After the four semi-finalists had an off-day to practice, prepare and, at this stage of the season for most, heal their bodies, action picks up again this afternoon at Noon ET as former Nation’s Capital rivals Dave Smart and Dave DeAveiro meet for the first time in 6 seasons with #3 seeded McGill taking on #2 Carleton. Many may not recall that while at uOttawa, DeAveiro was the architect of the re-birth of the Gee-Gees program with 7 consecutive 20 wins seasons and Head Coach of the Gee-Gees for the initial four editions of the annual grudge match between Ottawa and Carleton: Capital Hoops Classic beginning in 2007. DeAveiro arrived in Ottawa quietly with Gee-Gees ranked at the bottom of CIS programs while Smart was building a generational dynasty at Carleton and regularly pounding his cross-town rivals by 40. Within a couple of seasons, Carleton/Ottawa became a bitter rivalry that bordered on the “Hatfields and McCoys” and regularly attracted ~10,000 fans to what is now Canadian Tire Center. After DeAveiro left Ottawa for McGill in 2010-11, the two competitive coaches did battle just once when Redmen participated in the 2010 House-Laughton Classic – DeAveiro’s first season with McGill – and Carleton won by 21. This renewing of the personal rivalry between the two Daves presents an intriguing back-drop to what in reality may be the easiest of the two semi-finals to project. While McGill has strength and depth up front, guard play usually dictates success at this stage of the season and with 6’2″ Kaza Kajami-Keane, my choice for OUA Player-of-the-Year and a selection quietly echoed by more than one U Sports men’s basketball observer here in Halifax, the Ravens have the most versatile point guard in the country and a very difficult match-up for the Redmen. Expect Kajami-Keane and 6’2″ Marcus Anderson among others to spend time checking 6’1″ Jenning Leung who has had to slide over to play the “1” after fashioning his best season ever playing off McGill’s stable of young point guards. McGill struggled at times bringing the ball up against a tough Manitoba back-court, especially when Leung was on the bench. However, Redmen got through a key portion of that game late when, with 6 minutes remaining, Leung went to the bench with his 4th foul and 6’1″ Isaiah Cummins stepped in to provided a much-needed turnover-free three minutes that got McGill to near the end of the game. That stretch may help Cummins confidence after struggling in portions of many games this season at the lead guard spot. Most expect DeAveiro to put his 6’2″ RSEQ MVP & Defensive Player-of-the-Year Dele Ogundokun on 6’4″ Connor Wood who at times has struggled against longer, more athletic checks. Wood came alive in the second half against Calgary after Dinos 6’5″ Mambi Diawara and others held him in check early in Carleton’s first round win over Calgary. Up front, 6’9″ Eddie Ekiyor continues to slowly play a larger role impacting games and 6’7″ Ryan Ejim will try to shake off what was a foul-plague and sluggish first round game. 6’7″ Francois Bourque may be the toughest front court player in this game and arguably best rebounder who will challenge for All-Canadian status next season if he becomes a more consistent finisher around the rim. Both teams have underrated back-up bigs coming off the bench in McGill’s 6’8″ Sebastien Beckett who took an elbow to the mouth on Thursday and had to come out of the game due to bleeding and 7’0″ Cam Smythe who has solid perimeter skills with the “pick-and-pop” and on Thursday became much more assertive as an in-traffic rebounder. Carleton must also account for McGill’s 6’5″ fourth-year forward Michael Peterkin on the offensive glass with his long arms and active energy when he is going well. It says here that McGill keeps the game in the high 70’s but still loses by double digits as Ravens clean up their sloppy (21 turnover) ball handling and create scores off their defense and transition.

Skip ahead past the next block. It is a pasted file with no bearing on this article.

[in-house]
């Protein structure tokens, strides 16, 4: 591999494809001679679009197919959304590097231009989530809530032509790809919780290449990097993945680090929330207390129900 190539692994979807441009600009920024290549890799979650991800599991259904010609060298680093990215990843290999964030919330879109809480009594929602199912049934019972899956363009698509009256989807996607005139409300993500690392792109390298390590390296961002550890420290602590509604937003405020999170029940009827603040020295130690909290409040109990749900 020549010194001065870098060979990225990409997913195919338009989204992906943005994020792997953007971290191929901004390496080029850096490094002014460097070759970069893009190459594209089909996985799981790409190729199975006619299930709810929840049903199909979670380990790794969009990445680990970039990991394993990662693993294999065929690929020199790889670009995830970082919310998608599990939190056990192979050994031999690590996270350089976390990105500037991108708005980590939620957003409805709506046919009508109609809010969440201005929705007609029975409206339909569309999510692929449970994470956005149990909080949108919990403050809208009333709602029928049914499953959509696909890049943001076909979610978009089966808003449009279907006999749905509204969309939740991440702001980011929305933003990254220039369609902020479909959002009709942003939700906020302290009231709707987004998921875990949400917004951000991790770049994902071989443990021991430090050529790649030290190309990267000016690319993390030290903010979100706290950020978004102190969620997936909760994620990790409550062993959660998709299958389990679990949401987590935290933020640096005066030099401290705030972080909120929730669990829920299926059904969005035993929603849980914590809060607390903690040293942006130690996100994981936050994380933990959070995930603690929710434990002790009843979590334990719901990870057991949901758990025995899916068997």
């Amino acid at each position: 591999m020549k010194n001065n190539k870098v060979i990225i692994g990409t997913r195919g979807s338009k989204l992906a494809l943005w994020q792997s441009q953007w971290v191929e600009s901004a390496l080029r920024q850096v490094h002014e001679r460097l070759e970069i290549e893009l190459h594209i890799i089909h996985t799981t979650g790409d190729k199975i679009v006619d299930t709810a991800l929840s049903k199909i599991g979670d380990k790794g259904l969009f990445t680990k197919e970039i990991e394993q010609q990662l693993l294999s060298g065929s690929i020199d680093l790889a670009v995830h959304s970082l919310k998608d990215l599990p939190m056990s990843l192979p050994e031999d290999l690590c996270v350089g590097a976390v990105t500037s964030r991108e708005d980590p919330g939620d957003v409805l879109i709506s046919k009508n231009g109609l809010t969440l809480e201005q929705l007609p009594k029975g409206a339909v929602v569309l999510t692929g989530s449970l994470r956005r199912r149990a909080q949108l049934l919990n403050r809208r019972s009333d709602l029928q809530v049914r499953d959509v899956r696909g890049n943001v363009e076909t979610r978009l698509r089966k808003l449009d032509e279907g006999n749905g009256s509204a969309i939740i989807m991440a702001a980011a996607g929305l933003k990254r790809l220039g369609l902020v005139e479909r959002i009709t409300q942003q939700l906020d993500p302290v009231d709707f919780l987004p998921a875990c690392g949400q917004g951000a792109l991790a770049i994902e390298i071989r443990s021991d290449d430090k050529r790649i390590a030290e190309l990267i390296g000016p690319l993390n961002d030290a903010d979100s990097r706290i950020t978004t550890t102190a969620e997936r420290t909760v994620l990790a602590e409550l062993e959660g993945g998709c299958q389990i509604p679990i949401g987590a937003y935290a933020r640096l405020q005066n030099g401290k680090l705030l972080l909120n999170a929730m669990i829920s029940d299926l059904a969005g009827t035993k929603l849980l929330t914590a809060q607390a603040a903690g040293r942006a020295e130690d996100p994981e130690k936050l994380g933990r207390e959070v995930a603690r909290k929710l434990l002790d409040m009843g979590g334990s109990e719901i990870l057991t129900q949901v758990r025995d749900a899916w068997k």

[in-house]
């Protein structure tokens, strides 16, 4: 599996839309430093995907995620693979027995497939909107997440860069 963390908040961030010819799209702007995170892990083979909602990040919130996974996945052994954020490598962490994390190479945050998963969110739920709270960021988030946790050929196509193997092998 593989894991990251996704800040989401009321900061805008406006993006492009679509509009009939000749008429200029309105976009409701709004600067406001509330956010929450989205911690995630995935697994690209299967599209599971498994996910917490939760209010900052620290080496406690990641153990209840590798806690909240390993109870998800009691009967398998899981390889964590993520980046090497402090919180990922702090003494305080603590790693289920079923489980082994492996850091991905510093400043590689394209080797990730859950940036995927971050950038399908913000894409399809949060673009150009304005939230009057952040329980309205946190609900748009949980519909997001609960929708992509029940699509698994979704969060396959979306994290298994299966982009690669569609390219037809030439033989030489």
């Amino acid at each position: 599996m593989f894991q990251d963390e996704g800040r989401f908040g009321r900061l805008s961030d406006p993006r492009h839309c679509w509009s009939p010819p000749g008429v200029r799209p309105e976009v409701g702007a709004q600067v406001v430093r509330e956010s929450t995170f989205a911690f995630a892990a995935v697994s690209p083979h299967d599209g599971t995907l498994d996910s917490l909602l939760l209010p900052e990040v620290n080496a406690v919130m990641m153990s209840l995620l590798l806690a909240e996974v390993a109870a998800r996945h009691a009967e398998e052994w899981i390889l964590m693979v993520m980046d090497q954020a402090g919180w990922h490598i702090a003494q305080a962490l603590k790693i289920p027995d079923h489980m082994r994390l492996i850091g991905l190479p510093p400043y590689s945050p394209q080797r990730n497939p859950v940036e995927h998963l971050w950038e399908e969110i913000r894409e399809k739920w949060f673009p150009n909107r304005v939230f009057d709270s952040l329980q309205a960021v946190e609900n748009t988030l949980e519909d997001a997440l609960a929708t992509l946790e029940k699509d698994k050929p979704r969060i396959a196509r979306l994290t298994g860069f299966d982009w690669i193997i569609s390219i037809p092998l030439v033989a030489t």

In the second game at 3:30 PM Atlantic and 2:30 PM Eastern, the host Dalhousie Tigers, coming off their dramatic last second win over Alberta in the first round, meet #1 seeded Ryerson which was strongly tested in their first round win over #8 Saint Mary’s. For the second consecutive game, Ryerson will have to contend with what is expected to be a large partisan crowd of probably 7,000 or higher – it actually snowed quite heavily in Halifax last night so hopefully weather won’t be a limiting factor in drawing fans today. Tigers turned the game around with their defense in the fourth quarter, forcing 9 Alberta turnovers in the final 10 minutes as AUS Defensive Player-of-the-Year Ritchie Kanza Mata‘s relentless ball pressure began paying dividends against a tiring Golden Bear backcourt. Expect more of the same treatment for Ryerson’s 5’11” Myles Charvis and whoever else Rams coach Roy Rana chooses to have bring the ball up. Rams really want to run and score in transition and struggled to do so vs. Saint Mary’s given indifferent work on the defensive glass by Ryerson. Rams definitely are a better paint-protecting and rebounding team with 6’8″ Adam Voll but Rana may not have a proper match-up in this game for his strong post player (unless Dal brings in 6’10” Sasha Kappos), although 6’8″ Ryall Stroud comes to mind and Stroud did finish Thursday’s game on the floor for Dal. Nonetheless, Ryerson will have to deal with Tigers full court pressure, rebound the ball and make perimeter shots, something that in an arena setting has been an issue for Rye. Rams shot 36% for the season and 34% in the Wilson Cup playoffs from downtown but in their two games this season in hockey arenas went 7 for 37 (19%) at the Meridian Center and 7 for 25 on Thursday against Saint Mary’s. Tigers had their issues also, going zero for 13 from three in the first round and, in their three most recent Scotiabank Place matches including two at last weekend’s AUS tournament, a combined 8 for 51 from downtown (15%). Enter 6’2″ Kash Lawrence who has been a bull inside all season for Dalhousie and produced arguably the best game of his career in a big spot on Thursday. While Ryerson has several outstanding athletes, Rams will have to find a defender who combines the strength, explosiveness and ability to disrupt shots inside to match up with Lawrence. At the same time, how Tigers deal with a pair of All-Canadian talents in 6’3″ Adika Peter-McNeilly and 6’5″ Ammanuel Diressa will dictate whether this game will be played in the 80’s where Rye wants it or the 60’s where Dal wants it. Tempo will be key as will the underrated defensive work of 6’4″ Jarred Reid, who can disrupt athletic wings with his length, experience and anticipation. This promises to be another outstanding game in front of what should be an excited, engaged crowd that is likely to come down to the final one or two possessions.